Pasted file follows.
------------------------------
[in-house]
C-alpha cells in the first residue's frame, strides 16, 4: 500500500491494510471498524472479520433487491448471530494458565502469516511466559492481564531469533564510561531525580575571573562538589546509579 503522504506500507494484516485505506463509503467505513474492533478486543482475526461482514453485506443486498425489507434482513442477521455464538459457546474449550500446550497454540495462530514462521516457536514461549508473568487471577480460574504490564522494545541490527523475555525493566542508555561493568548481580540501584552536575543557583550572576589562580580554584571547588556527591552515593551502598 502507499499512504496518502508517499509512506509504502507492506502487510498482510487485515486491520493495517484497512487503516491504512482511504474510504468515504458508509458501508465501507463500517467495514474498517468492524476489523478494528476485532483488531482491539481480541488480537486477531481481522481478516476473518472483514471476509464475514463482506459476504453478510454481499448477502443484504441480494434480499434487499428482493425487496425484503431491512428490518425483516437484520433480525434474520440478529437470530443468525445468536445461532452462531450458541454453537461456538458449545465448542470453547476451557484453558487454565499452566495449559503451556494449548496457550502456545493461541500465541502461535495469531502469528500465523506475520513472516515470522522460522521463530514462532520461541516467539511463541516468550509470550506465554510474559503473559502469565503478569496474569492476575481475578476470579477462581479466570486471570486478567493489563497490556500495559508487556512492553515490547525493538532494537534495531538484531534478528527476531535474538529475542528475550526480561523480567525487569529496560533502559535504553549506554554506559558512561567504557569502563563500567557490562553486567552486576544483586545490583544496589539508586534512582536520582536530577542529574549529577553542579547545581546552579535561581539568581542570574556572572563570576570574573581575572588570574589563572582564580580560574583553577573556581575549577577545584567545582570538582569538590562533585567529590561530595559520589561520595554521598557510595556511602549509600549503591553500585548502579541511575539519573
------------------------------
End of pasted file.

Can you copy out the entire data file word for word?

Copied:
[in-house]
C-alpha cells in the first residue's frame, strides 16, 4: 500500500491494510471498524472479520433487491448471530494458565502469516511466559492481564531469533564510561531525580575571573562538589546509579 503522504506500507494484516485505506463509503467505513474492533478486543482475526461482514453485506443486498425489507434482513442477521455464538459457546474449550500446550497454540495462530514462521516457536514461549508473568487471577480460574504490564522494545541490527523475555525493566542508555561493568548481580540501584552536575543557583550572576589562580580554584571547588556527591552515593551502598 502507499499512504496518502508517499509512506509504502507492506502487510498482510487485515486491520493495517484497512487503516491504512482511504474510504468515504458508509458501508465501507463500517467495514474498517468492524476489523478494528476485532483488531482491539481480541488480537486477531481481522481478516476473518472483514471476509464475514463482506459476504453478510454481499448477502443484504441480494434480499434487499428482493425487496425484503431491512428490518425483516437484520433480525434474520440478529437470530443468525445468536445461532452462531450458541454453537461456538458449545465448542470453547476451557484453558487454565499452566495449559503451556494449548496457550502456545493461541500465541502461535495469531502469528500465523506475520513472516515470522522460522521463530514462532520461541516467539511463541516468550509470550506465554510474559503473559502469565503478569496474569492476575481475578476470579477462581479466570486471570486478567493489563497490556500495559508487556512492553515490547525493538532494537534495531538484531534478528527476531535474538529475542528475550526480561523480567525487569529496560533502559535504553549506554554506559558512561567504557569502563563500567557490562553486567552486576544483586545490583544496589539508586534512582536520582536530577542529574549529577553542579547545581546552579535561581539568581542570574556572572563570576570574573581575572588570574589563572582564580580560574583553577573556581575549577577545584567545582570538582569538590562533585567529590561530595559520589561520595554521598557510595556511602549509600549503591553500585548502579541511575539519573